One "circle" is "Sunwise" (1960) and its outer concentric circles are a clear blue and a mustard yellow, surrounding a central disc – a sunburst of bright orange. The other "circle" is "Blue Extent" (1962). It is a symphony of pale blue, dark blue, black and white concentric circles. Both are about six feet square.

The three "chevrons" between them are not too big and not too small – all three just about four feet square.  From left to right, they are "Largesse"(1965), "No Bid" (1965),and "Plunge" (1965).

The first combines olive green, medium blue, and mauve.  The second rhymes deep blue, white, black, medium blue and black.  The third has brown, deep purple, deep blue, brown, and another deep blue.

At right angles to this remarkable display, and facing the gallery's reception desk, hangs "Pent" (1966), a huge and broadly horizontal "diamond," nearly 16 feet from sidewise tip to tip and more than five feet from top to bottom.Its coloristic range is even more varied: the slanting stripes run from lime to mint to forest green to electric blue to black.

Nor is Noland done with the changes he rings on his coloristic peal of bells. On the wall facing the entry wall are hung first, "Fete" (1969), a variation on a "circle" of which I shall say more in a bit.  Next come three tall, narrow diamonds, each with three, tall narrow stripes of color.

With "Trivalent" (1967), the three stripes are peach, sky blue and blackish blue.  With "Flying Go" (1967), the colors are lime, medium blue and peach.   And with  "Crest" (1967), it's a yellow, medium blue and blackish blue that we see.

Finishing off the row is "Half Time" (1964), a nice big "chevron," nearly six feet square and boasting an especially affluent-looking quintet of colors: deep purple, cinnamon, scarlet, pink and green.

In this central space, there are also one large and four small horizontal "stripe" paintings. They are all very handsome, and the small ones in particular are charming, but all are from 1969 or later, and this is after the "stripe" paintings had reached their peak.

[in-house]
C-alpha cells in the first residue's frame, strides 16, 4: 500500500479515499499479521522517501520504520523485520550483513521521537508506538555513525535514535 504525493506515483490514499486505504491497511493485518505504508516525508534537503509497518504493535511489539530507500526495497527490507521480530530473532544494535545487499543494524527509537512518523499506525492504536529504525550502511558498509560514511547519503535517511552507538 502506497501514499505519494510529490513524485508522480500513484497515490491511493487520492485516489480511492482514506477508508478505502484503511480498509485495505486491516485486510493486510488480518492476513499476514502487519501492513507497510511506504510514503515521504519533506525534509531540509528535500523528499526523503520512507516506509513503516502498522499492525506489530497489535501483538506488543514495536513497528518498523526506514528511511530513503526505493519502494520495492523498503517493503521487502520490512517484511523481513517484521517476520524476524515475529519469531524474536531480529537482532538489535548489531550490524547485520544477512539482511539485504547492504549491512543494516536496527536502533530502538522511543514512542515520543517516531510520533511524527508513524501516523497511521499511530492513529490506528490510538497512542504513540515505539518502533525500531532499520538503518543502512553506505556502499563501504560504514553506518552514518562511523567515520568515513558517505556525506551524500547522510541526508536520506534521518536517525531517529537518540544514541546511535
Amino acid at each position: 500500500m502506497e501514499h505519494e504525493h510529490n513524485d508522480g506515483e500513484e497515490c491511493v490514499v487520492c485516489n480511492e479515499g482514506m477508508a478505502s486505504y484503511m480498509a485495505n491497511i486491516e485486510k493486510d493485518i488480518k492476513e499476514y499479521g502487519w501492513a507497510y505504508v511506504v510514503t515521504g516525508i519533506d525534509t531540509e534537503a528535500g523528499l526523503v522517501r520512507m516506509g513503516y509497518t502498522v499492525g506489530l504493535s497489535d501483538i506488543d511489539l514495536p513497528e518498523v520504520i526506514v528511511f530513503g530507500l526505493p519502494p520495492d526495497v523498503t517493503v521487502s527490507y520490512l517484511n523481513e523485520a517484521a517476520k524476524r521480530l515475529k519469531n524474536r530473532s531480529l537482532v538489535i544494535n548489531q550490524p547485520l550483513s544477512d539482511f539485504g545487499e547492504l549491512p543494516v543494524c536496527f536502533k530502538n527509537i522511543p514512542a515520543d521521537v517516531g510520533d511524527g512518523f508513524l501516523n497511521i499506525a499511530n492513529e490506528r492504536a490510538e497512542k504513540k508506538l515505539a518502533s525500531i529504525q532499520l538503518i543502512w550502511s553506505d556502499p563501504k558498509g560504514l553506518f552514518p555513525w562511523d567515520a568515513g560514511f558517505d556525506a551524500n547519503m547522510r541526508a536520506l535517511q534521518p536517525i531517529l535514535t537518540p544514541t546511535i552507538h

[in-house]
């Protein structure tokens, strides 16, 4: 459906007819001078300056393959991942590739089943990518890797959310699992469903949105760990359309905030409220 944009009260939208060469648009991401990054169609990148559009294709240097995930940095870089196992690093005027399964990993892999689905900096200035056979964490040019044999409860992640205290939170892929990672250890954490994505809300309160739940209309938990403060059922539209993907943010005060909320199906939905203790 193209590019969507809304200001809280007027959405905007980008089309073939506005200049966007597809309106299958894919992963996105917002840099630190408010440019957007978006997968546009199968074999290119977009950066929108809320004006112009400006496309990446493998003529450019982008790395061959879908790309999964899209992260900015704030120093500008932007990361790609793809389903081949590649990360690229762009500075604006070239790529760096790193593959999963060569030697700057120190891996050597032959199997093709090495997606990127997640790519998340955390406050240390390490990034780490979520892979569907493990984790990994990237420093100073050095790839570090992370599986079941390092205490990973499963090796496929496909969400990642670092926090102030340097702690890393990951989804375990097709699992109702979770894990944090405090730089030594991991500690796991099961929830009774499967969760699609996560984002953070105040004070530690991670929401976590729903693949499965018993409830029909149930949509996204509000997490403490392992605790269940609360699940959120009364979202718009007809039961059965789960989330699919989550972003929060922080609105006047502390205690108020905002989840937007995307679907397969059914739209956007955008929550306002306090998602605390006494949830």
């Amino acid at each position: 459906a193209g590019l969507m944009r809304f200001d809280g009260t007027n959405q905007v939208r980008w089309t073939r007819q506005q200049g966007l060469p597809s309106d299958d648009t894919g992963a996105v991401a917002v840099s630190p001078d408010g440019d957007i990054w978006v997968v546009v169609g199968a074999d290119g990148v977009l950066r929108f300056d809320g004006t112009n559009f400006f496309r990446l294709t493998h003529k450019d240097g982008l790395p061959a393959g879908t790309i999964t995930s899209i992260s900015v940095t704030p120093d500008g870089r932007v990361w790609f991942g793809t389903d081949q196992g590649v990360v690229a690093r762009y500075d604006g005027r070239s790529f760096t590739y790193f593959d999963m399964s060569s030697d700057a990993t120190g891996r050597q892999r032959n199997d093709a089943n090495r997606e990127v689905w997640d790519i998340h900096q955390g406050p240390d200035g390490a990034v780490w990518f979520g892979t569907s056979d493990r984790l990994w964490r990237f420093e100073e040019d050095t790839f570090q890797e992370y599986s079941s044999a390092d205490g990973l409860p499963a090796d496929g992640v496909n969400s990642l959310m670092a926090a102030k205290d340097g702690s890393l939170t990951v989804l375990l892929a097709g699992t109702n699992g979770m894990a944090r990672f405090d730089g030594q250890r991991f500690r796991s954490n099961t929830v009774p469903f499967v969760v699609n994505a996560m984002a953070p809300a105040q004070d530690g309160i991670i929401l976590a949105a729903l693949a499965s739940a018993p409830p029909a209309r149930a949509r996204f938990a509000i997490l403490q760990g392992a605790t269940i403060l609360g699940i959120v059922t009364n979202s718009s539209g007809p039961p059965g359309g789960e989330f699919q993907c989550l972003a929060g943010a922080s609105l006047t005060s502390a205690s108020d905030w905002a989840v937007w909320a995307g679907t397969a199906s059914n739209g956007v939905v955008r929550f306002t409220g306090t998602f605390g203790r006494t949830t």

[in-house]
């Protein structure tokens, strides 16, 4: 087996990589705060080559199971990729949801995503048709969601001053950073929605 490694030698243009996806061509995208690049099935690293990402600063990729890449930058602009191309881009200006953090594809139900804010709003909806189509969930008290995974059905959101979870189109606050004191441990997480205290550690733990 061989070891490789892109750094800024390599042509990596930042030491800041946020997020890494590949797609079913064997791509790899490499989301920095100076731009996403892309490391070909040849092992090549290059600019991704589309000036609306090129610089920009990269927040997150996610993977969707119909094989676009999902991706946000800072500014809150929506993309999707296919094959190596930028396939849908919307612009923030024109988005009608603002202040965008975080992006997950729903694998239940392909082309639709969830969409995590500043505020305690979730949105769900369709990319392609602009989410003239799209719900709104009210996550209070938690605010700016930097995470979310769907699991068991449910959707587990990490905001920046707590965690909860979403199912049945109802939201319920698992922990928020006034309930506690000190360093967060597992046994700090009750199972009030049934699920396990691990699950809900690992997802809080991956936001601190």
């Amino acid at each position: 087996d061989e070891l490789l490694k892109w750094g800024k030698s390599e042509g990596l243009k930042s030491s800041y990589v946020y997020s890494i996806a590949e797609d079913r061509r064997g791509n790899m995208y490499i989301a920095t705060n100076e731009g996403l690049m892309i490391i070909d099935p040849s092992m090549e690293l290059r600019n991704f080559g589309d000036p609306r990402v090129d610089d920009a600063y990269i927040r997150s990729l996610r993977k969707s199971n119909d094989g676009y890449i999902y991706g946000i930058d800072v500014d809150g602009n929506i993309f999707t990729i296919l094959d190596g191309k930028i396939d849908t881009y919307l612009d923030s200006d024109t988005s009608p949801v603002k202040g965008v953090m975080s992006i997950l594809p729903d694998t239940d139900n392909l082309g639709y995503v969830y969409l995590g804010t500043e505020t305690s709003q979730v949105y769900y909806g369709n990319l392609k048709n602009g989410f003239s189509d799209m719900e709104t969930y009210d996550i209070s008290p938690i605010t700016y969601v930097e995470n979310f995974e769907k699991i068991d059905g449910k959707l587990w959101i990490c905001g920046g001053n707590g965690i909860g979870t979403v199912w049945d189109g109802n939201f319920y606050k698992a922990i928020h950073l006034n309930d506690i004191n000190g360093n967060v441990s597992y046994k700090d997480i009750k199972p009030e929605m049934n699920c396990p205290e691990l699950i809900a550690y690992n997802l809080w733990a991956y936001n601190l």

It is one of my abiding regrets that I didn't yet have the wits to write about Noland's 1967 show at Emmerich for Time. I saw this show and dimly remember it as featuring huge,  brilliantly-colored horizontal "stripe" paintings.

However, at that stage, I was still fixated on the "protractor" paintings of Frank Stella.  By the time I'd matured enough to write about Noland, it was 1969 and he was showing paler (though still very attractive) "stripe" paintings (at Larry Rubin's gallery).,

Still, I can only be grateful to Yares for bringing the spirit of the '60s so vividly back for me. Although, as I said at the beginning of this piece, the trials and tribulations of that decade seemed just as bad to thinking people then as those of today strike thinking people now, somehow I remember it also as a decade of greater hope and promise – at least in the beginning, and as late as '66 (when I was titillating Time's readers with the frou-frou of "Swinging London"),

At some point, though, say around 1968, the decade took a turn into Nightmare Alley. What had been great fun in the heyday of JFK became gloomier as the war in Vietnam became less and less winnable and Martin Luther King's nonviolence evolved into black separatism. 

Moreover, this gloom is still with us, in one way or another.  It is a heritage of what appears in retrospect to have been a major sociocultural paradigm change -- one that stretched far across the entire range of human consideration, far exceeding the modest confines of the art world.

The cheerier mood of the early '60s may have been what Yares had in mind when they prefaced the title of this show "Context Is the Key." The context in which Noland's paintings were made now appears to have been a more optimistic moment than the one we experience today.  

Whether or not times were actually better is beside the point: what the paintings so superbly express is the ebullient mood of that point in time.

In some ways, "Fete" expresses that optimistic mood better than any other work in the show. It is a "circle" painting, but one with emoluments that I haven't seen in any other Noland painting.   These consist of  five black radiating lines which leap toward the perimeter of the painting but are firmly anchored in its central ring of concentric circles.  These circles are in turn  colored blue, acid yellow, white and black (and if you look real carefully, there are a couple of pale pink circles, too).

Together, they suggest an explosion of some sort, the burst of a firecracker – or fireworks --- going off,  maybe a holiday (Fourth of July?) celebration.   Anyway, it captures an upwardly soaring moment and – such is the magic of art – it (and its fellows at this beautiful show) can still give a lift to the spirits of anybody with eyes to see.